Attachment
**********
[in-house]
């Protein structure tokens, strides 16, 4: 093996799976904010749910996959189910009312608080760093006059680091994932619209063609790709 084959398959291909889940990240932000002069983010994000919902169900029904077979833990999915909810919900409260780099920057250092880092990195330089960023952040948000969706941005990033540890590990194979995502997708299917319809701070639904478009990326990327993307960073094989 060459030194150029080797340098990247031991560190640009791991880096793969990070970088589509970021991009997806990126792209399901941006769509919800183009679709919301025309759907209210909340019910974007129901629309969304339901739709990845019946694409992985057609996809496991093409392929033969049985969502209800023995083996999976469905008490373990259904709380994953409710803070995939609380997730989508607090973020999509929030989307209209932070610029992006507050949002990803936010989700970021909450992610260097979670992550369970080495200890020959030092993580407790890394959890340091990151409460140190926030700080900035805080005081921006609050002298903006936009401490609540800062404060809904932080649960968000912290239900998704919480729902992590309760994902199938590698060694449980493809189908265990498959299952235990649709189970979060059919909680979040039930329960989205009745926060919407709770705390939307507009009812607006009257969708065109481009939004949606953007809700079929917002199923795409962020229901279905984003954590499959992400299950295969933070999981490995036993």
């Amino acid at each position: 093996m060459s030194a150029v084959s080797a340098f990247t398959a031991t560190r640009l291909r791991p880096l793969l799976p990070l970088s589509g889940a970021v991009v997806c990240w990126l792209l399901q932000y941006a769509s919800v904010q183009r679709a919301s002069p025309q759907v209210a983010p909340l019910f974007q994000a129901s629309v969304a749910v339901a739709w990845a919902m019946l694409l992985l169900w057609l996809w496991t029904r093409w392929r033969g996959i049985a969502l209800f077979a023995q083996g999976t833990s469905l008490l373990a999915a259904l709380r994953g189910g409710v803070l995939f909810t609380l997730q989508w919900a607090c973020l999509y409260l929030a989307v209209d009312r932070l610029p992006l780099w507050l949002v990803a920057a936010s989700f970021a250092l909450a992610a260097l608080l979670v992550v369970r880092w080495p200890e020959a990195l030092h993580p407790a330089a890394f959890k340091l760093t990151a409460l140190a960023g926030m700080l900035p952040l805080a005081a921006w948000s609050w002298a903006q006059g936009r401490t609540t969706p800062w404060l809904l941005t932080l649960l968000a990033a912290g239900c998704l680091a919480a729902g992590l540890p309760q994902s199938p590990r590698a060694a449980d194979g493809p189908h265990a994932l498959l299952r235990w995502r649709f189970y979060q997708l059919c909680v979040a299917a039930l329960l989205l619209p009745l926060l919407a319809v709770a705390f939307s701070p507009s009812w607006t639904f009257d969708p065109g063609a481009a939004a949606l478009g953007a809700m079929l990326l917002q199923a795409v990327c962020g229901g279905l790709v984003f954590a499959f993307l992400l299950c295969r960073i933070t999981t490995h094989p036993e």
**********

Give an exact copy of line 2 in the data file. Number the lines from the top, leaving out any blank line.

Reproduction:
């Protein structure tokens, strides 16, 4: 093996799976904010749910996959189910009312608080760093006059680091994932619209063609790709 084959398959291909889940990240932000002069983010994000919902169900029904077979833990999915909810919900409260780099920057250092880092990195330089960023952040948000969706941005990033540890590990194979995502997708299917319809701070639904478009990326990327993307960073094989 060459030194150029080797340098990247031991560190640009791991880096793969990070970088589509970021991009997806990126792209399901941006769509919800183009679709919301025309759907209210909340019910974007129901629309969304339901739709990845019946694409992985057609996809496991093409392929033969049985969502209800023995083996999976469905008490373990259904709380994953409710803070995939609380997730989508607090973020999509929030989307209209932070610029992006507050949002990803936010989700970021909450992610260097979670992550369970080495200890020959030092993580407790890394959890340091990151409460140190926030700080900035805080005081921006609050002298903006936009401490609540800062404060809904932080649960968000912290239900998704919480729902992590309760994902199938590698060694449980493809189908265990498959299952235990649709189970979060059919909680979040039930329960989205009745926060919407709770705390939307507009009812607006009257969708065109481009939004949606953007809700079929917002199923795409962020229901279905984003954590499959992400299950295969933070999981490995036993």